Review: 'House of Leaves' is a terrifying masterpiece

After 21 years, Mark Z. Danielewski's debut novel remains a perplexing experience unlike any other

"House of Leaves" is no ordinary book.

Published on March 7, 2000, the debut novel by American writer Mark Z. Danielewski is a winding and perplexing experience that has defied description for 21 years. 

Some call it a horror novel, others call it a love story, but if you ask me, "House of Leaves" is nothing short of a terrifying masterpiece.

I first encountered the book in 2017. I was browsing at a local Barnes and Noble when I happened upon a copy of this strange book I had heard so much about. Wanting to see what the fuss was, I sat down and quickly read the introduction.

"I still get nightmares," the story opens. "In fact, I get them so often I should be used to them by now. I'm not."

Ten minutes later, I left the store with the book in hand and my heart pounding from the bone-chilling prose that had worked its way into my brain and compelled me to read further.

The story follows a Los Angeles-based tattoo artist named Johnny Truant, who discovers a mysterious manuscript in the apartment of a recently deceased, blind man named Zampanò. 

The manuscript is an academic criticism of a documentary called "The Navidson Record," which follows the family of a Pulitzer Prize-winning photojournalist as they move into a new home, which itself is growing bigger on the inside than on the outside.

The twist? The film doesn't exist, and Johnny can't find any record of it. If it sounds like a headache-inducing premise, you aren't wrong.

The story told within "The Navidson Record" is the centerpiece of the plot, with the family living their daily lives, occasionally exploring the darkened hallways that lead into an endless labyrinth of corridors and staircases.

At times, the dense academic writing style can get boring to read, but when the story picks up, things become haunting. Events take on an almost Lovecraftian aesthetic as you start to believe the family is in danger from their own house.

However, it is Johnny who is at the heart of the narrative which is why it's unfortunate his section is the most troubling to get through.

Throughout the story, Johnny recounts his misadventures with sex, drugs and alcohol, like a teenager who just learned what intercourse is. His prose is juvenile and his exploits egotistical, eventually culminating in a section that warrants a trigger warning as his mental state begins to unravel.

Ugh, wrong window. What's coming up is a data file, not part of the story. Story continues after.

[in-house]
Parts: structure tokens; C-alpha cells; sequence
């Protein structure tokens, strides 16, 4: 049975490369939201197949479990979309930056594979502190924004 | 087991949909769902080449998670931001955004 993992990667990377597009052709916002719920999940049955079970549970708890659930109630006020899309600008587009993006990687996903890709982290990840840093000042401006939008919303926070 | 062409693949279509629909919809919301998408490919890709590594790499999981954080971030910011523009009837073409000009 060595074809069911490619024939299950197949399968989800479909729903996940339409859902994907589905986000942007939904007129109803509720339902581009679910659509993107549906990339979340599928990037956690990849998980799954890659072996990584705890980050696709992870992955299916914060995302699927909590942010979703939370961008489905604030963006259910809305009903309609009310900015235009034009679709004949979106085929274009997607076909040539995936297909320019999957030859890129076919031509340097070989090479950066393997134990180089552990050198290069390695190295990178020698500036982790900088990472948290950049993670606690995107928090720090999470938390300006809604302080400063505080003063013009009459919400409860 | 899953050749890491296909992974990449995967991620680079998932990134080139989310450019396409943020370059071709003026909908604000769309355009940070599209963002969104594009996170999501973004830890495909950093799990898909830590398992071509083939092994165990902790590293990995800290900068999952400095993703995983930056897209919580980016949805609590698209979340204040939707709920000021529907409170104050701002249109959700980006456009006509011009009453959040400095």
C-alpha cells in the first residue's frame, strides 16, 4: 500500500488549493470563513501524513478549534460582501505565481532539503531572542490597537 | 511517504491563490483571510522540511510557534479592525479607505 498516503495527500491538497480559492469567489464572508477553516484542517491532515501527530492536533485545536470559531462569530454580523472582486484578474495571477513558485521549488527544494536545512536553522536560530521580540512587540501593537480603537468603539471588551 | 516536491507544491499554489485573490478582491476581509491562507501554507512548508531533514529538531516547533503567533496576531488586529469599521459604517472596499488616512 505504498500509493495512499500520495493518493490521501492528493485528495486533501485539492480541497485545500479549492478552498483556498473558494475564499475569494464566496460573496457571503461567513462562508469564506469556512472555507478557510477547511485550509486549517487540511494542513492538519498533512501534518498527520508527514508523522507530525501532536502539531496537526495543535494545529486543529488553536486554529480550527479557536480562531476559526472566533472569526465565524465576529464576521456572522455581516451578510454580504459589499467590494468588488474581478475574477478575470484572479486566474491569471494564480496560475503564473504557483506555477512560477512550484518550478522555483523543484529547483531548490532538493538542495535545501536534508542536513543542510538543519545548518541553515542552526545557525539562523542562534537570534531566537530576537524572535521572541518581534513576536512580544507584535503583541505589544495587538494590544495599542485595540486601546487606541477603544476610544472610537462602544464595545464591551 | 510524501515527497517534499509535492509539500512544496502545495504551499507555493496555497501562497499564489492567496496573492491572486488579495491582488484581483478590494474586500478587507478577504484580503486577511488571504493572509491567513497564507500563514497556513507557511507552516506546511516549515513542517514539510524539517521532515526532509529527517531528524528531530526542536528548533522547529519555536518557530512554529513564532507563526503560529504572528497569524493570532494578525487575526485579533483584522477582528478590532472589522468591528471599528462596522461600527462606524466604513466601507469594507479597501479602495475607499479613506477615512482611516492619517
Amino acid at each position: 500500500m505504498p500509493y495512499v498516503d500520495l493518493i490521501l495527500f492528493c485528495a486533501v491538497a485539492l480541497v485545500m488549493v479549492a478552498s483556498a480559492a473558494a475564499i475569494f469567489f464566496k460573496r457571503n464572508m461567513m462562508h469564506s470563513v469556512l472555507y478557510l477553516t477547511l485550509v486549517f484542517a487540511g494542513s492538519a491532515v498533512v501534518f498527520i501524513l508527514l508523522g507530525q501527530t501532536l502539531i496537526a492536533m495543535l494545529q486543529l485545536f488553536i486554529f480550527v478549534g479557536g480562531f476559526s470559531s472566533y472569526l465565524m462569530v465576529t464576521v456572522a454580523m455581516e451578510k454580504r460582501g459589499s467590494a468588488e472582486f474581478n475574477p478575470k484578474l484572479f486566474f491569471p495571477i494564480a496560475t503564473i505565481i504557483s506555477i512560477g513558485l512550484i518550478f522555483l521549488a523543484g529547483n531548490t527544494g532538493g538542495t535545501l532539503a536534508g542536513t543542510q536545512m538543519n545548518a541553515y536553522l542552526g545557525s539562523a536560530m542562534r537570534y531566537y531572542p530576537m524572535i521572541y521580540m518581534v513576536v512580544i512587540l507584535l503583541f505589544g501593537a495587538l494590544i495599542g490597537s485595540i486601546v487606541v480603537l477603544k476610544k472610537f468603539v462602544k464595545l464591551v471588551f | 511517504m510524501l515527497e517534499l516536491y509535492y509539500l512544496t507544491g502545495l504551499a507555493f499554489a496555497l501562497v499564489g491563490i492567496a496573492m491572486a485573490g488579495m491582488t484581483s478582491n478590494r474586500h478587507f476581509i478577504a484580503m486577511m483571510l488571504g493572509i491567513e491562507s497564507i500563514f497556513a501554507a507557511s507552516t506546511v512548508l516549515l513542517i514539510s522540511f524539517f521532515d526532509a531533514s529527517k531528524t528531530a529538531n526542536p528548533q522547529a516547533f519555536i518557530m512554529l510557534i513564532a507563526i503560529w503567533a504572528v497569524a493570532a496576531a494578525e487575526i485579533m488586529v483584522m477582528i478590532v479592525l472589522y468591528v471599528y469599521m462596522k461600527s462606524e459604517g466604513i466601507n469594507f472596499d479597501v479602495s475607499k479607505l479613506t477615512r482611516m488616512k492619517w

But as you dive deeper into his story and learn about his mentally ill mother, the full picture comes together. Although it took time, I began to feel for Johnny and his dysfunction, hoping he would get out of the hole he keeps digging for himself. 

Perhaps this leads to the most widely recognizable aspect of the story — its bizarre structure. At first the abstractions are small. 

The word "house" appears in blue ink every time it appears (including on the cover), and different narrators are denoted by different fonts – Courier New for Johnny, Times New Roman for Zampanò.

Whole passages appear upside down and backward, stretching all over the page and forcing the reader to physically engage. At one point, readers have to decode a letter.

While this may seem like a chore, to those who are willing to put in the effort, they are presented with a rich mystery that forces readers to dig deep to interpret it. It took me a little under two years to finish the book, but as I stuck with it, I found myself being sucked into its terrifying world more than I had with any other book. 

Upon completing it in 2019, I couldn't stop thinking about it. 

For a full week, I poured through forums, video essays and reviews to try and wrap my head around the experience. In doing so, I found myself looking for a concrete meaning but no such thing ever appeared.

The truth is, there is no clear, singular meaning to the book and Danielewski has largely avoided giving a set interpretation of the text. This forces readers to walk away with their own conclusions.

For some it is the story of a man going crazy, for others it's a story about the perseverance of love against horrifying odds. 

But for me, it was a story of family trauma and learning to let go of one's painful upbringing — a declaration that a person is more than the pain they've endured. I cried when I finished the book, and it remains the only book to ever bring me to tears.

That's the beauty of the whole thing: It's open to interpretation.

Danielewski's "House of Leaves" is not an easy read. Its structure requires physical effort and its long stretches of intense academic-style prose, along with its juvenile narration by Truant, are sure to alienate some readers. 

But for those looking for a terrifying book unlike any other, "House of Leaves" is a creative magnum opus that must be seen to be believed.


 Reach the reporter at nmdelga3@asu.edu and follow @DelGoada on Twitter. 

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